Writing Markdown with Editorially

Markdown has been around for ages but, all of a sudden, there is quite a surge in attention for this lightweight markup format. OK, not really all of a sudden, but more over the course of the last 1-2 years perhaps thanks to tools like iWriter and static blog engines like Jekyll. And since February there is a new tool available for everyone who like the format which has also just become an open beta: Editorially.

What makes Markdown so great is easily explained: It is a simple syntax for formatting plain-text files that doesn’t distract you from what you’re going to write by giving you tons of options on how to write. More and more people seem to finally jump onto that bandwagon thanks to tons of new tools that make it easier and easier to work with it (even more so than it was before!) . There is even a short book out there introducing Markdown to writers (no idea if it is any good).

This simplicity is precisely why I switched to writing mostly exclusively in Markdown a couple of years ago: Being able to focus on the content instead of the style (which is also why I chose LaTeX for writing my master thesis back in the days ;-)).

Tool-chain over the years

Over the years I’ve worked with VIM, TextMate, Sublime Text 3 to write my posts with or without tools like Marked to provide some great preview support. All of them make up for quite a powerful set of tools with features like snippets, auto-bracketing, syntax highlighting and real-time previews, but there was always something missing.

It is all about drafts

Don’t get me wrong. I’ve been getting tons of writing done over the last couple of months esp. thanks to the combination of Sublime Text and Marked, but there was always one problem: How to deal with drafts?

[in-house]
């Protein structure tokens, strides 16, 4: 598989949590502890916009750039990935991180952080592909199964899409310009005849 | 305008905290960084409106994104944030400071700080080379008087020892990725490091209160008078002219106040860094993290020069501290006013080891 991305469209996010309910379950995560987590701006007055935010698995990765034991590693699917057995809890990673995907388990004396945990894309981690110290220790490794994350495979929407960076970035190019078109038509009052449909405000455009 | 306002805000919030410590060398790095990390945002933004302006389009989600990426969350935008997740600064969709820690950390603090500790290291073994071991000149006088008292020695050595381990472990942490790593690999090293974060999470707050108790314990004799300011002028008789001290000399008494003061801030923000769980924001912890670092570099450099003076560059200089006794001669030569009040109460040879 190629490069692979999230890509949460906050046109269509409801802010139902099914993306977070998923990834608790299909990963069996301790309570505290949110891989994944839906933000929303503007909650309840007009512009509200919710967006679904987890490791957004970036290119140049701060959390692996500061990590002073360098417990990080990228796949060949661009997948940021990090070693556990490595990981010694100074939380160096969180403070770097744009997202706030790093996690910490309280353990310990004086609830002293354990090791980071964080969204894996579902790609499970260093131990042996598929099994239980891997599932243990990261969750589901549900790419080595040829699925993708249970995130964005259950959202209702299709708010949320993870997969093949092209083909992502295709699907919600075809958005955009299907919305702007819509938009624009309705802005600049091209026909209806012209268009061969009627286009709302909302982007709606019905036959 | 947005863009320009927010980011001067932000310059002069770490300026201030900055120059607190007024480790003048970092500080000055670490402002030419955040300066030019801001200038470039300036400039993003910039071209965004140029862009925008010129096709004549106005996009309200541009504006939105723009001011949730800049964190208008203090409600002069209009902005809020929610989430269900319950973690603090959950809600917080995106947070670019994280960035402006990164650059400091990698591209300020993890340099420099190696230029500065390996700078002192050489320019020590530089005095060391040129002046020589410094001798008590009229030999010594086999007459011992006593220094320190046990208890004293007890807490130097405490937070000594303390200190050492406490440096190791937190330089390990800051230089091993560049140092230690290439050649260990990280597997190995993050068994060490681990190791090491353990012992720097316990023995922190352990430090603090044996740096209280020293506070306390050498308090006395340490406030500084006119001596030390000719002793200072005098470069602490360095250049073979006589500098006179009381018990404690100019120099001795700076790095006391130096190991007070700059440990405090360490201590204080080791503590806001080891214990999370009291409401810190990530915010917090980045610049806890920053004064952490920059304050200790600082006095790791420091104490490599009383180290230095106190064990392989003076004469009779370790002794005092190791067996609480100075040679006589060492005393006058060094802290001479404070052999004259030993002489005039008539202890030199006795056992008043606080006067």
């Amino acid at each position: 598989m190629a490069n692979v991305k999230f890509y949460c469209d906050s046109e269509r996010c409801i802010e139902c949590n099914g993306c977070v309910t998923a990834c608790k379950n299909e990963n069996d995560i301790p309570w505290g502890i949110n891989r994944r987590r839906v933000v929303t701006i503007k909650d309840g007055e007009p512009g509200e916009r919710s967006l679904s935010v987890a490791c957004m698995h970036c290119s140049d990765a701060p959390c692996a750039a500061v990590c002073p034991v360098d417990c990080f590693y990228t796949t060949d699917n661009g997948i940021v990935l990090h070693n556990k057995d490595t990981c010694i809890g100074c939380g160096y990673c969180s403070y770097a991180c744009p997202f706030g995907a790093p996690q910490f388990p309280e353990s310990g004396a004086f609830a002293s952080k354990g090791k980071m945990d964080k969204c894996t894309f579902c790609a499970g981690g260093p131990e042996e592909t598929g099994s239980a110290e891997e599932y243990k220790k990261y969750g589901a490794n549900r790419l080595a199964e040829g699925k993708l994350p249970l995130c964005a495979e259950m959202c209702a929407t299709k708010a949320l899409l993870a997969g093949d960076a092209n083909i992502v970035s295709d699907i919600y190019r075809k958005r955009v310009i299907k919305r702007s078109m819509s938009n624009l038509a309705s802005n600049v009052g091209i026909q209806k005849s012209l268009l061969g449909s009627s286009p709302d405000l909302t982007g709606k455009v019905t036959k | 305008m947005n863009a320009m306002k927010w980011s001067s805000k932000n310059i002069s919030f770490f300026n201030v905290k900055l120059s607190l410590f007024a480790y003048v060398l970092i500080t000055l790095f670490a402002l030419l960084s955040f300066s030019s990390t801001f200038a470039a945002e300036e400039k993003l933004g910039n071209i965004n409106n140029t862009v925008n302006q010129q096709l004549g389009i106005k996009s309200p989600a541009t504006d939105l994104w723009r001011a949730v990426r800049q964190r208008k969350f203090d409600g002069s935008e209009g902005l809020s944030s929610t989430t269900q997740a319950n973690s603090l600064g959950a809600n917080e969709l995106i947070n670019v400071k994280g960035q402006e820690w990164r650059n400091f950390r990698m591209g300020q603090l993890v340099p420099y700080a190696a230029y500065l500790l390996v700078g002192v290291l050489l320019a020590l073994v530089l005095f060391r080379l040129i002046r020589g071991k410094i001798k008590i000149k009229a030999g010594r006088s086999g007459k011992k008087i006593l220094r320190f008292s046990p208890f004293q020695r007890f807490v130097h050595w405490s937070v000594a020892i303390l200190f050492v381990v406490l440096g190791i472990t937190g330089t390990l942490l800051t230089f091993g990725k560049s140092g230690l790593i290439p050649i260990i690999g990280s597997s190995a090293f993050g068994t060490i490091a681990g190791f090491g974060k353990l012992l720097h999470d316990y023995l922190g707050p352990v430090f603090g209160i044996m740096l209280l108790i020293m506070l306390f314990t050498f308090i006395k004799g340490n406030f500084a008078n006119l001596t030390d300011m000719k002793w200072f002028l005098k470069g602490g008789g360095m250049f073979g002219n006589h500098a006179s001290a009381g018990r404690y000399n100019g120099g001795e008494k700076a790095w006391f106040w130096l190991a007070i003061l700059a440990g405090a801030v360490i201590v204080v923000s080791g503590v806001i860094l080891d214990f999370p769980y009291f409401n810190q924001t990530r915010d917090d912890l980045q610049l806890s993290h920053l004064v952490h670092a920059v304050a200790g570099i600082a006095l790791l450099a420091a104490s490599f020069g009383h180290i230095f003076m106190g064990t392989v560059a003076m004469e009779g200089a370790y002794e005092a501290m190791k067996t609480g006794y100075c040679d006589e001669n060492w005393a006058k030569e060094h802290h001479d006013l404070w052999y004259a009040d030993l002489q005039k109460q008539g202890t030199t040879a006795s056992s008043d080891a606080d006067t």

At first I just put them into a folder called “drafts” alongside my normal posts. Which is pretty much where they ended up being until I accidentally deleted that folder and was not motivated enough to restore them from a backup simply because the ideas in there weren’t all that great to begin with.

Then, thanks to Shawn Troop, I gave iWriter by Information Architects a try. The great thing here is, that it easily integrated with Dropbox, so it is (1) much harder to delete the drafts order by accident and (2) I can improve them no matter where I am. The downside of iWriter was that I didn’t really enjoy the writing experience all that much. Also, the document management in Dropbox was kind of clumsy.

Next came Evernote. Evernote, by itself, is a great tool. It helps immensely to know where you dumped all your research on a topic before you started writing about it. But for writing articles or anything longer than a tweet the UI is just too noisy.

Enter Editorially

And this is where Editorially comes in. I’ve just discovered it a a couple of days ago but so far it looks like exactly the kind of authoring tool I’ve been looking for to flesh out my drafts. The UI is simply and clean, I can use it from anywhere where I’m online and it offers a simply document management feature which helps me keep an overview of all my drafts. It supporting Markdown is nice, too ;-)

Core editing features

And at that it is really great. Headings and other inline formats defined by the original Markdown specification are styled in a really nice way and that’s all I want anyway. Embedded images are a nice touch but anything more fancy rendering-wise would simply be too much.